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Encore
A blog about living in and planning for retirement

Seniors Face Doctor Shortage

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As the baby boomers reach retirement age, one would think more doctors would be specializing in caring for seniors. In fact, the opposite is true: There’s now a shortage of geriatricians — doctors who focus on treating seniors — and experts say the problem is projected to only get worse.

There is just one geriatrician for every 2,600 people 75 or older, according to the American Geriatrics Society — compared to one pediatrician for every 1,300 children. What’s more, that ratio is expected to grow to one geriatrician to ever 3,800 seniors by 2030, the society projects. One of the reasons for this shortage is that “a career focused on caring for older adults can be particularly financially unattractive for physicians with increasingly large medical school loan debts,” says Jillian Lubarsky, a spokesperson for the society.  That’s because Medicare reimbursement rates are often lower than regular insurance rates, which means that geriatricians sometimes get paid less, she says.

While not every senior needs a geriatrician, these doctors receive specific training in aging-related diseases, so they’re often a sought out  when patients wrestle with illnesses like dementia and arthritis, which disproportionately affect older adults. These doctors also have background in helping older individuals who face multiple illnesses.

The shortage of geriatricians will “without question” lead to worse health care for some seniors, says Marc Agronin, the medical director for mental health and clinical research at Miami Jewish Health Systems. The average older senior is on multiple medications, and while a general family doctor might not know specifics on how all these medications interact, a geriatrician would, he says. Other medications have side effects that may be particularly harmful to older people — though, again, the average doctor might not realize this.  And “treatment goals for people in their 70s vs. people in their 90s can be very different,” Agronin says.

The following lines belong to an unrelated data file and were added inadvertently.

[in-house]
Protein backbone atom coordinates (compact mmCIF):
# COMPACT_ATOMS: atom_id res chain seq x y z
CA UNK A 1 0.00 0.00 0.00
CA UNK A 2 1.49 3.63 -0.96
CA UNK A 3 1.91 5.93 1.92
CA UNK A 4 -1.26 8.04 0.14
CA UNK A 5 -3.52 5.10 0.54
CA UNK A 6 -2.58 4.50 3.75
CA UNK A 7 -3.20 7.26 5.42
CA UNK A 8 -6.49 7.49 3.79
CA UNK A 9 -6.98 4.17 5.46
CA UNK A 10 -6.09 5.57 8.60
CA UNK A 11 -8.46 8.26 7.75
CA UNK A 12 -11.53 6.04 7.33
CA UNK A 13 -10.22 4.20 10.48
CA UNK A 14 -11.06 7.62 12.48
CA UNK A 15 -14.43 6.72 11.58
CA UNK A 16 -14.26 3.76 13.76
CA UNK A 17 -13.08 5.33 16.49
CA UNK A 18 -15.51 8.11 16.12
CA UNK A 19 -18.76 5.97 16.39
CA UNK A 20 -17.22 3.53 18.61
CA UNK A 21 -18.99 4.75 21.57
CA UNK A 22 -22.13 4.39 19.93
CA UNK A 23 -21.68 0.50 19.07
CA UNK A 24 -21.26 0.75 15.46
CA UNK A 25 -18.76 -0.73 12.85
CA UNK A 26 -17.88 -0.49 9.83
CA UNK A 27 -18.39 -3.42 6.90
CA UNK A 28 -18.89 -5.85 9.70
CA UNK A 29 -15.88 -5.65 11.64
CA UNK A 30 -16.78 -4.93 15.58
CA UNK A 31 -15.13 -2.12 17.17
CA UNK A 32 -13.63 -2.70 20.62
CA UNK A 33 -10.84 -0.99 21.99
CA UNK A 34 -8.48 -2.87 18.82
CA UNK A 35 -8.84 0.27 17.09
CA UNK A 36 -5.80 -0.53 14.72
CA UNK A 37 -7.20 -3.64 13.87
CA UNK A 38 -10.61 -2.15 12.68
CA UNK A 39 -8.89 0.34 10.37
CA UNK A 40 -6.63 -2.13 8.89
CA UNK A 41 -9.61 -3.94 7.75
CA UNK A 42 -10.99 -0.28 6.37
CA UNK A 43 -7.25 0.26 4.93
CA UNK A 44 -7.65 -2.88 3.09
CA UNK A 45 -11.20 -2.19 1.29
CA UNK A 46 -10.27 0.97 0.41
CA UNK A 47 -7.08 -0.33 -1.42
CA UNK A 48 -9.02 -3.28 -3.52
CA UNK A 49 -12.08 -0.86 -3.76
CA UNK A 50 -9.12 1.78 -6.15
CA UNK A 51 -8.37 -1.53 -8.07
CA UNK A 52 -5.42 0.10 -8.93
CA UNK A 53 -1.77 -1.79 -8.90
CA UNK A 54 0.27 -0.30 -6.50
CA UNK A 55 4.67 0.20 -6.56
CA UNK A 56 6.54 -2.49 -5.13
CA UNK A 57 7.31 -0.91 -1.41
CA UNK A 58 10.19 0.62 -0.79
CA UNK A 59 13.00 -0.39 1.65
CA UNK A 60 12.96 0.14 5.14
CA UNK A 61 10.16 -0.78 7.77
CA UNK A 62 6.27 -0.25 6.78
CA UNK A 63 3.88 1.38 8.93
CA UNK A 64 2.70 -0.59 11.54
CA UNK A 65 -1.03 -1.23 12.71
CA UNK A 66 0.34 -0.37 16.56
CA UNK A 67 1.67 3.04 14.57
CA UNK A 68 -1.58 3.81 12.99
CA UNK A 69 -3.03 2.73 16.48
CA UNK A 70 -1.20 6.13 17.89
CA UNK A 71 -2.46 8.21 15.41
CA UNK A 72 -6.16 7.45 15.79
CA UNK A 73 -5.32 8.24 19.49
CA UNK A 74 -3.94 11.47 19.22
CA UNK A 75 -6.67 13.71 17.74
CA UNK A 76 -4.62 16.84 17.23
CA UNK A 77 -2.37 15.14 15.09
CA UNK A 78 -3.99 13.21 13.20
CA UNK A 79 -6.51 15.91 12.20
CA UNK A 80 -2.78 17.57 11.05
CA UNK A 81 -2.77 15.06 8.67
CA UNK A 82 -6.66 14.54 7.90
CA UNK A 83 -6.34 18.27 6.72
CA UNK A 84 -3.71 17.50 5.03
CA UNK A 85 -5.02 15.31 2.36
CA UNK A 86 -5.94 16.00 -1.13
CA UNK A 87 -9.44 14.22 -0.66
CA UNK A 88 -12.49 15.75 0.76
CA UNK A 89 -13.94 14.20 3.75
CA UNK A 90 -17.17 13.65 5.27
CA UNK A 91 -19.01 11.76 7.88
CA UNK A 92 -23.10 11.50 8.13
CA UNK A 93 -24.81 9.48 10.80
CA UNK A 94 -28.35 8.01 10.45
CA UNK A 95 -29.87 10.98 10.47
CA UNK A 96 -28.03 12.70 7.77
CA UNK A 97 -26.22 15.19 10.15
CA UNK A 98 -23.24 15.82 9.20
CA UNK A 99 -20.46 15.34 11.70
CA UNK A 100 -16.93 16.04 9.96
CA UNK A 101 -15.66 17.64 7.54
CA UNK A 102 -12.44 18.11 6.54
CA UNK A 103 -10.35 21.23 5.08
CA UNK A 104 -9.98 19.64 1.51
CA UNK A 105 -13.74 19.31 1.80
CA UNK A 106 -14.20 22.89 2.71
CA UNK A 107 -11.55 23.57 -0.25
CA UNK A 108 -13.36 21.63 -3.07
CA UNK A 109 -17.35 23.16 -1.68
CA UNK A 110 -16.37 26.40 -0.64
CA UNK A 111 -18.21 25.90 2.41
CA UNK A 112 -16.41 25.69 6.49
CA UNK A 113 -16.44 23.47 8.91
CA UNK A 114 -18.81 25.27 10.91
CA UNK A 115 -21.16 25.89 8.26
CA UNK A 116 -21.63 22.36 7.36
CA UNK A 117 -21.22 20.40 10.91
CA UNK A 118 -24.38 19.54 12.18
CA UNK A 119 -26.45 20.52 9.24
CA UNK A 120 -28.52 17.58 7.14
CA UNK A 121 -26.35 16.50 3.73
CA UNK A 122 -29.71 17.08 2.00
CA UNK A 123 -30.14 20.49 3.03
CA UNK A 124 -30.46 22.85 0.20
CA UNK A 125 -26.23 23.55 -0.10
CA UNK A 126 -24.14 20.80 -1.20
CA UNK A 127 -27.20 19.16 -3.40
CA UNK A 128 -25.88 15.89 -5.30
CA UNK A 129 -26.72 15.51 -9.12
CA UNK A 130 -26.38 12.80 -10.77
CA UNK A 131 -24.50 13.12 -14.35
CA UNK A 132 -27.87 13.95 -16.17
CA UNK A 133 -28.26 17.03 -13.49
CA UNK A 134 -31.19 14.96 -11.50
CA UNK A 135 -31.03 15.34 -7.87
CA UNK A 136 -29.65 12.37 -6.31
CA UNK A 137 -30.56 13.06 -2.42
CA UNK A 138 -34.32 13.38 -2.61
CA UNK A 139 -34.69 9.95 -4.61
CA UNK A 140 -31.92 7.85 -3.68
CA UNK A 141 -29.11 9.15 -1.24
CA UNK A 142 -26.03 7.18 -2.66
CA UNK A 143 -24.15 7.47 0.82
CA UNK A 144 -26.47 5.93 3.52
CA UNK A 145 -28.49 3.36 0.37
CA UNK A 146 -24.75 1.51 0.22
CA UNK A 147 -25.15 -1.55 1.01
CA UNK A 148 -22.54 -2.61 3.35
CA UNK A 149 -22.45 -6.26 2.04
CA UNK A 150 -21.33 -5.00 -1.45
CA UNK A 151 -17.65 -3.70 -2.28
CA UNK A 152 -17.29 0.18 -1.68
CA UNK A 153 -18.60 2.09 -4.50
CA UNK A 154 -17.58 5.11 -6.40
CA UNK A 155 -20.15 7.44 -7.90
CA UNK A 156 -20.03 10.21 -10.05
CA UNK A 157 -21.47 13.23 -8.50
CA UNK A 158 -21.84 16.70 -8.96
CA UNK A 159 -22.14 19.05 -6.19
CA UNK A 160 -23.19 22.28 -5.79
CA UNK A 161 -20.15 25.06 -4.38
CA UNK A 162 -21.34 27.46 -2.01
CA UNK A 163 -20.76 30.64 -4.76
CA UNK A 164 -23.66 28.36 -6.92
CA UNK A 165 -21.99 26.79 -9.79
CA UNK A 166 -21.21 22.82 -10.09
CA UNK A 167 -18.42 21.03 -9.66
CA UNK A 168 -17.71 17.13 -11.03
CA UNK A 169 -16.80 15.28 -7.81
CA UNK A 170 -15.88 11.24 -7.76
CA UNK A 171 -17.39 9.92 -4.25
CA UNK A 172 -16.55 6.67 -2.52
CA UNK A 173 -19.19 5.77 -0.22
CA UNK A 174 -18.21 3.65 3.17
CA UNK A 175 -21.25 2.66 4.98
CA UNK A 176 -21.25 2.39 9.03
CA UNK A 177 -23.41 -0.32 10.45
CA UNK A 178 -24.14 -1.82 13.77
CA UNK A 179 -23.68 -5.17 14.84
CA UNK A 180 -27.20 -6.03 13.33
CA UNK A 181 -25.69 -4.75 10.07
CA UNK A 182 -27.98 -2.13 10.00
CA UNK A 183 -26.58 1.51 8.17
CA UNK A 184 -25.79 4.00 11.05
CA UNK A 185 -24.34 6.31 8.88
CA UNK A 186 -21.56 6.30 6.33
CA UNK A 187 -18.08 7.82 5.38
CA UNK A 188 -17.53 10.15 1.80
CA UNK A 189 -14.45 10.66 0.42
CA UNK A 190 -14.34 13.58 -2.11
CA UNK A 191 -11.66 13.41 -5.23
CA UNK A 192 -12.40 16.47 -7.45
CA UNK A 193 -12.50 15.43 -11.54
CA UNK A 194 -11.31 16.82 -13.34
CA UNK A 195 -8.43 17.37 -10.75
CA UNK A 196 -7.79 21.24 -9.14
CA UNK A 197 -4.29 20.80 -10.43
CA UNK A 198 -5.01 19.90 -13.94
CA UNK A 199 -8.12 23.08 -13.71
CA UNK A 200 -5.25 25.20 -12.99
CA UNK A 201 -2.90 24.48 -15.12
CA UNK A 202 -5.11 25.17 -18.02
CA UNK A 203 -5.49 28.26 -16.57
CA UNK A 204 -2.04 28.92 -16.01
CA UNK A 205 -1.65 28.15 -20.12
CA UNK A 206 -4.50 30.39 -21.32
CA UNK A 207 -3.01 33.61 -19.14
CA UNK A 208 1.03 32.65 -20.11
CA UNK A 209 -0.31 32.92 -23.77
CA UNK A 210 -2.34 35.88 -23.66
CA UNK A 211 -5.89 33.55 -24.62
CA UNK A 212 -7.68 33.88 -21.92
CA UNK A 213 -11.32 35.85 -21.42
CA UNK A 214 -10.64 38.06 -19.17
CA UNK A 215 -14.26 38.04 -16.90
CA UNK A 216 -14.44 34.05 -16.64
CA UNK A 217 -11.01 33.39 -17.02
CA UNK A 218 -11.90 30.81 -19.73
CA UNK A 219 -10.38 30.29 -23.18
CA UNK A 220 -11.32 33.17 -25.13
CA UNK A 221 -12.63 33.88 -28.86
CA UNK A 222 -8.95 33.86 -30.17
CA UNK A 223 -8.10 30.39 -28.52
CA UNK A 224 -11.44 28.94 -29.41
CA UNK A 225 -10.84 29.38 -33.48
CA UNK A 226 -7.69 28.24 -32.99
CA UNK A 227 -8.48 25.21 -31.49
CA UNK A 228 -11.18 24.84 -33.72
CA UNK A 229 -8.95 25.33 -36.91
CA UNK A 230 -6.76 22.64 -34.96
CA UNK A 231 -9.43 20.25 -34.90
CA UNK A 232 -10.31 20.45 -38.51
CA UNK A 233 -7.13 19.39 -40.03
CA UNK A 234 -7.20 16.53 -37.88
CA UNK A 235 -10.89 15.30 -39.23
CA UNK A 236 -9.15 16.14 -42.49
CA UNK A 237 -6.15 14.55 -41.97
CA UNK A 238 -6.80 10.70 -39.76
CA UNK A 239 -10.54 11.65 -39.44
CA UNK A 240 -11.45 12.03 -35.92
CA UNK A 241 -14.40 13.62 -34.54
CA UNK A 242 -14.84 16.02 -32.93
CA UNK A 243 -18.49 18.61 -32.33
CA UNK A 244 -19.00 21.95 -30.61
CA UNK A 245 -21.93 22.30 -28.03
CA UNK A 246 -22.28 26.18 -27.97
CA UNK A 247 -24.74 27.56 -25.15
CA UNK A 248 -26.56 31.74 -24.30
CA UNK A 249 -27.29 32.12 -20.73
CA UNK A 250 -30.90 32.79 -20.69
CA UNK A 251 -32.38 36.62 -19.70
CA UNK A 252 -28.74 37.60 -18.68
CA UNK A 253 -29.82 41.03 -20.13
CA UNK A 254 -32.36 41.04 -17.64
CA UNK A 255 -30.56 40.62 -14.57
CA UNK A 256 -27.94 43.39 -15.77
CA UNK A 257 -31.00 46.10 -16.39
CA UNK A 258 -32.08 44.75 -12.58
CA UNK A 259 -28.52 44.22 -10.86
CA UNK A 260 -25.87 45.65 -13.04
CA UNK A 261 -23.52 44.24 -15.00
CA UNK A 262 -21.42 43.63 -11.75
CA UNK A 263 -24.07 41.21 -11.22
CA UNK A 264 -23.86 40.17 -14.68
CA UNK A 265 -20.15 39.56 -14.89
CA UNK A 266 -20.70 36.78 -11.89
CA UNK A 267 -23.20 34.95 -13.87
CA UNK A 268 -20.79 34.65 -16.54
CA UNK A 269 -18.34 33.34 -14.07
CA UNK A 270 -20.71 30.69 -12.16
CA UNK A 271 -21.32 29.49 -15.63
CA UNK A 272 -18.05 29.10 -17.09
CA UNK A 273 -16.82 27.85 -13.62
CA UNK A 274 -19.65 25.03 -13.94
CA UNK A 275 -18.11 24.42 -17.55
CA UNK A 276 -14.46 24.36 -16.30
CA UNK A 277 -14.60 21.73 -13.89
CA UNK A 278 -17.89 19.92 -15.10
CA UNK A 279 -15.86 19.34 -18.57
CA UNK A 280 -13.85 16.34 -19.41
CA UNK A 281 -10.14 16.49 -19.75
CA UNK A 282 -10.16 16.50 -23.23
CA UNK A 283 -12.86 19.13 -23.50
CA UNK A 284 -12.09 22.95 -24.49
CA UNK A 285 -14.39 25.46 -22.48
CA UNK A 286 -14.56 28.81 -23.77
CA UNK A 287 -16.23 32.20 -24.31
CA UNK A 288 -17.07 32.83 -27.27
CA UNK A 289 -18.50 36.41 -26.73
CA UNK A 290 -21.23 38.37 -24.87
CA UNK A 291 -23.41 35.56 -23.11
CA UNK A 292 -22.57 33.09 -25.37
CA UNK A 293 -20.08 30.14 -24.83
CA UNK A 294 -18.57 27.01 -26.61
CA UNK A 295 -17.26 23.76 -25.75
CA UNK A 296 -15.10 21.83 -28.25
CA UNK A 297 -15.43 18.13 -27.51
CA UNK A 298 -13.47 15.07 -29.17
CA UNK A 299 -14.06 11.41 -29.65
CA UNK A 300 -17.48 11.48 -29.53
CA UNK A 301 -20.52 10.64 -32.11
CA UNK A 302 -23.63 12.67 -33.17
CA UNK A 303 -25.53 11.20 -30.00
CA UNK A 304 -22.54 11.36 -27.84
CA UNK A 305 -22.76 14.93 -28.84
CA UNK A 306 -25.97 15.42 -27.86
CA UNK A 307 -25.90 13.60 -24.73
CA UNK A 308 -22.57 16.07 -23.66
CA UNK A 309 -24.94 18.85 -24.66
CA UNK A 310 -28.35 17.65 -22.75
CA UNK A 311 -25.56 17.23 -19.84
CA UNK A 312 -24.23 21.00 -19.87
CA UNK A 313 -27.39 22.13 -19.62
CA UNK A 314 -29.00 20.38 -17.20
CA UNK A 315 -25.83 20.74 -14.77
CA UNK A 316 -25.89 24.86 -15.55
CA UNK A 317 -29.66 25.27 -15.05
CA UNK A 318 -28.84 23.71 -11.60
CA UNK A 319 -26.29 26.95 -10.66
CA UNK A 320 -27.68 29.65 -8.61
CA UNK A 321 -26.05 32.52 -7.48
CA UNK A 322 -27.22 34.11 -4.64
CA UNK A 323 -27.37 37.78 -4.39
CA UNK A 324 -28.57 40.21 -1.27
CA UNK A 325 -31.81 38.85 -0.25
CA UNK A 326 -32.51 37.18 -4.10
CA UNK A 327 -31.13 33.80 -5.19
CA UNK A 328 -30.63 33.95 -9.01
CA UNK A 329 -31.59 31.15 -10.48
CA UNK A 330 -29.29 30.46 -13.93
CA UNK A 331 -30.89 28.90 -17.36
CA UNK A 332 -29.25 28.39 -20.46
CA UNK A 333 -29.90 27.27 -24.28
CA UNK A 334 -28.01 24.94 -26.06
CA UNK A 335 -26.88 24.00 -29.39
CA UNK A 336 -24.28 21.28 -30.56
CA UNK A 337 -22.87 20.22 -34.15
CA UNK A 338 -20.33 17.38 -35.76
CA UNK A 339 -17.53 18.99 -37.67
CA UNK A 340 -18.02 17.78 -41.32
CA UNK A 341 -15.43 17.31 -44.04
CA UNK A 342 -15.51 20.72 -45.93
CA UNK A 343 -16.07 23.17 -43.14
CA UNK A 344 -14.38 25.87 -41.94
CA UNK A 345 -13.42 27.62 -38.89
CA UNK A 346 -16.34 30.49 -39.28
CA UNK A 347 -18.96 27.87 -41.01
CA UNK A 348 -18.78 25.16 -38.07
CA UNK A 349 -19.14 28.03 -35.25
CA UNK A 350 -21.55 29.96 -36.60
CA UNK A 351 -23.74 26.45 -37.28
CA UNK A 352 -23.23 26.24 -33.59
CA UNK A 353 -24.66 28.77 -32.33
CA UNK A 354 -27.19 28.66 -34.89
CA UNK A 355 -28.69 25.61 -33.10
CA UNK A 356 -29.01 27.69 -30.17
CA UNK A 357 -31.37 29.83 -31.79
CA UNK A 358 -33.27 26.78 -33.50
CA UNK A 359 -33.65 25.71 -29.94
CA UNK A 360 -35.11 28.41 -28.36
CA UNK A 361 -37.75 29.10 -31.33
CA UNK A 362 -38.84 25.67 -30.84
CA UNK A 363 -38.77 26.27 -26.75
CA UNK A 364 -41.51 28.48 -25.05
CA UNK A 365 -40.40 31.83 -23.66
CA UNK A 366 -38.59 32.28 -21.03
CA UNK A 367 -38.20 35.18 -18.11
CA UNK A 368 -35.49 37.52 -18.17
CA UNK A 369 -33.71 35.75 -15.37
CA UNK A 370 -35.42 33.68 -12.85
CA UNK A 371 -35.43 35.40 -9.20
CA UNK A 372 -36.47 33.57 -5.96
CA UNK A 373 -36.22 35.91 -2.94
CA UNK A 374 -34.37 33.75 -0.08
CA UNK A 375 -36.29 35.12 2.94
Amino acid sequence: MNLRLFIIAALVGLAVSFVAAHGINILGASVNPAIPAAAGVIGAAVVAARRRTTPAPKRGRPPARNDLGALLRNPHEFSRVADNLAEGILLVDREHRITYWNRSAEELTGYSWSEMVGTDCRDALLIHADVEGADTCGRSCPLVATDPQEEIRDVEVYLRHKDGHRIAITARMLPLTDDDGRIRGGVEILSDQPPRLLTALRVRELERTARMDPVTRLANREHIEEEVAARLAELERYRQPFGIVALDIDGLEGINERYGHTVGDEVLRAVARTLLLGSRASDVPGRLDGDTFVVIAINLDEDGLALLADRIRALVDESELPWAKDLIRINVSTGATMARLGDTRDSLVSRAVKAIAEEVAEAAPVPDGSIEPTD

Bottom line: “When you have a skin problem, you open want to see a dermatologist because they’ll have specialized knowledge,” he says. “When you’re older, you often want to see a geriatrician for the same reason.” So, if there are simply not enough of these doctors, seniors may face worse health outcomes.

To help reduce the geriatrician shortage, the American Geriatric Society is working to advance loan forgiveness for those in the geriatrics field, as well as to reform payment practices that currently are sometimes unfavorable to geriatricians.

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    • Medicine is a great profession if you do not mind incredible sacrifice. Long expensive years of training followed by insurance, governmental, legal abuse. Constant new regulations, requirements, price controls, quality assurance measures which impede practice by those with authority but who take no responsibity. The latest plans for ACOs and Medical Homes by CMMS and Dr Donald Berwick will make all Progressives proud. God help us.

    • It is remarkable for intelligent people to actually think and believe that doctors are ever going to make less money. In everything we talk about supply and demand and the free market; but there seems to be a selective amnesia when it comes to health care. The co-pays will go up; insurance companies will continue to make money and the health care worker will never be a pauper…not anywhere on this planet.

    • It is remarkable for intelligent to actually think and believe that doctors are ever going to make less money. In everything we talk about supply and demand and the free market; but there seems to be a selective amnesia when it comes to health care. The co-pays will go up; insurance companies will continue to make money and the health care worker will never be a pauper…not anywhere on this planet.

    • I don’t feel so bad for them. Their peers should have thought twice before walking around in their white coats in DC. They did it to themselves.

    • Who in their right mind would want to go into medicine. The future holds pay cuts for as far as the eye can see, demonization as the drivers of health care runaway costs and rampant medical error, yet still with the expectation that every patients care be complete, compassionate, free, and the outcomes perfect or a lawsuit will follow. No, I couldn’t advise such a career to anyone.

About Encore

  • Encore examines the changing nature of retirement, from new rules and guidelines for financial security to the shifting identities and priorities of today’s retirees. The blog also explores news that affects retirement, from the Wall Street Journal Digital Network and around the web. Lead bloggers are reporter Catey Hill and senior editor Jeremy Olshan. Other contributors include The Wall Street Journal’s retirement columnists Glenn Ruffenach and Anne Tergesen; the Director for the Center for Retirement Research at Boston College, Alicia Munnell; and the Director of Research for Pinnacle Advisory Group, Michael Kitces, CFP.

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